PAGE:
Meanwhile, Leighton meets back up with her ex Alicia after following her suitemates’ advice to give Tatum a head’s up. An hour of volunteering at the Women’s Center later and Leighton remembers how much happier she was in season one. (Except, you know, for the being closeted thing.) Renee Rapp is so good on this show. She’s easily one of the funniest cast members, and then the subtle way that you can see how much more relaxed she is around Alicia and her friends at the Women’s Center goes above and beyond. She’s more herself there than she is with her haughty girlfriend Tatum and even her suitemates. When she brings Tatum to a fundraiser where everyone dresses up as queer icons, it’s blatantly obvious that Tatum is a bad fit for her. It’s also blatantly obvious that Tatum is a bad person, and maybe Leighton should not have wasted so much energy earlier in the season going toe to toe with insults.
Oh, and Bela makes another bad decision that I don’t fully understand. Her comedy magazine is getting a write-up in the alumni magazine, and she not only micromanages the interview but approves the copy after seeing that the writer turned it into a profile of her accompanied by a photo of just her. While the group was being interviewed, I understood her frustration with the other writers and editors. The girls were giving goofy answers and not taking this huge opportunity seriously. However, okaying a final article that’s just her quotes and a glossy picture or her, solo, is 100 percent going to cause problems with the group. Take it from someone who has written up interviews before: Even if only Bela’s quotes were usable, there is definitely a way to write a piece that focuses on quotes from one member of a group and still acknowledge the group as a whole. I don’t understand why Bela didn’t at least ask that they use the other photo of all of them. Even if she didn’t like it, it’s the right thing to do.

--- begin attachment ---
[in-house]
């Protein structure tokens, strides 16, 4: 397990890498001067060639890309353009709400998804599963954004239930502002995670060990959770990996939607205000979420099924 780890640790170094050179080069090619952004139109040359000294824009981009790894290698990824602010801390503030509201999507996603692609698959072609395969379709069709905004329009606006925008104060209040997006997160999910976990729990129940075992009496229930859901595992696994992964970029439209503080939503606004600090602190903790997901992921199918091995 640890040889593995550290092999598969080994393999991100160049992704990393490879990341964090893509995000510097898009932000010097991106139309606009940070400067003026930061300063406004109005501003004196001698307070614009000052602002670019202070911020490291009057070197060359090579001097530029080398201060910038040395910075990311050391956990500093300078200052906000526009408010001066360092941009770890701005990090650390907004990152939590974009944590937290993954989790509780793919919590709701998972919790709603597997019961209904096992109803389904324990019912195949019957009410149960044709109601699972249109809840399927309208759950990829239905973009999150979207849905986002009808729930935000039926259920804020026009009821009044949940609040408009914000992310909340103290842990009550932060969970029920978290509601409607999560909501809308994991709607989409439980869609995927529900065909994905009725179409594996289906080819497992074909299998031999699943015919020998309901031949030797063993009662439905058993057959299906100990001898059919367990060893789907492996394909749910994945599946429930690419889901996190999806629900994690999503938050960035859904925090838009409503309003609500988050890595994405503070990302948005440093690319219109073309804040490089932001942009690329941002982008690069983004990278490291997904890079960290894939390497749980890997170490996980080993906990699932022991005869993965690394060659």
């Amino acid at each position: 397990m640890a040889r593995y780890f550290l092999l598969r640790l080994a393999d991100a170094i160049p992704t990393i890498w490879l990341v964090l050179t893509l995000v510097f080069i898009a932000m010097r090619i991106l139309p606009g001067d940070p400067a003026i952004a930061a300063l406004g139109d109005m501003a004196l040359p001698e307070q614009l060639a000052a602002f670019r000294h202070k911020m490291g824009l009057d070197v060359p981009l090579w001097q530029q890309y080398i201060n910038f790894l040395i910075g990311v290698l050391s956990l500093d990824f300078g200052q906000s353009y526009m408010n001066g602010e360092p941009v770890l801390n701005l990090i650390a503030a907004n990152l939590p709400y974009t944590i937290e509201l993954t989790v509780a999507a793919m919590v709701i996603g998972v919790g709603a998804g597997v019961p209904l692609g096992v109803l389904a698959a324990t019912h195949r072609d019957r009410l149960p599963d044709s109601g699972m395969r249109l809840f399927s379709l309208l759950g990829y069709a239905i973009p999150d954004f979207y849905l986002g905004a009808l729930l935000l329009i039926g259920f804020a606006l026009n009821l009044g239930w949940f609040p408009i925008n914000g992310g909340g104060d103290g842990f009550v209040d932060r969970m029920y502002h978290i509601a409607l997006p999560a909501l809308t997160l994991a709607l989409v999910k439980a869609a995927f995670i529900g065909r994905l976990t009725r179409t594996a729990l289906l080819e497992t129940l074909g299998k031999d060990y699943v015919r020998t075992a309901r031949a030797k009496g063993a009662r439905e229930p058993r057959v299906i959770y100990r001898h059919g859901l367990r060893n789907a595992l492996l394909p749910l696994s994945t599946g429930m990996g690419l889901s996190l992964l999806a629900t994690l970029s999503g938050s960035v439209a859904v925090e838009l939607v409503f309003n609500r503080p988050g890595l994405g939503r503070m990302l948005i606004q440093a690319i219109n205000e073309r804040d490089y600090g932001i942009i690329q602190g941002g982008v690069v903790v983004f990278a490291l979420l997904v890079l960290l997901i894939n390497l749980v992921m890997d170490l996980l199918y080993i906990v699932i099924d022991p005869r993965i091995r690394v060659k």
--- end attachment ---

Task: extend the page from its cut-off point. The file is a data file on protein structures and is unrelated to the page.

• Charlie Hall was actually a high-school and college basketball player. He walked on the Northwestern University team in his first year.
• This Kimberly and Canaan thing came out of nowhere, right? Were there sparks in season one that I missed? I need a fancam to catch me up, if so.
• Today in The Sex Lives Of College Girls, girls are more self-aware than I was at their age: Leighton accurately telling Tatum that their similarities are all things she doesn’t like about herself. It took me years to realize that about friendships and relationships. That’s also a brutal thing to tell someone you’re dating, even if they were being a jerk first.
• I’ve stayed silent on this for too long. The dining hall at Essex looks like a library. I keep expecting the Ghostbusters to show up. Does this bug anybody else? Is this just a private-school, liberal-arts thing? Where do they keep the actual food? I know it’s fancy because of their endless boxed-water supply, but the aesthetic is just not my college experience at all.
• When did that ponytail from the alumni magazine even take a portrait of Bela? Does he have portraits of all of them?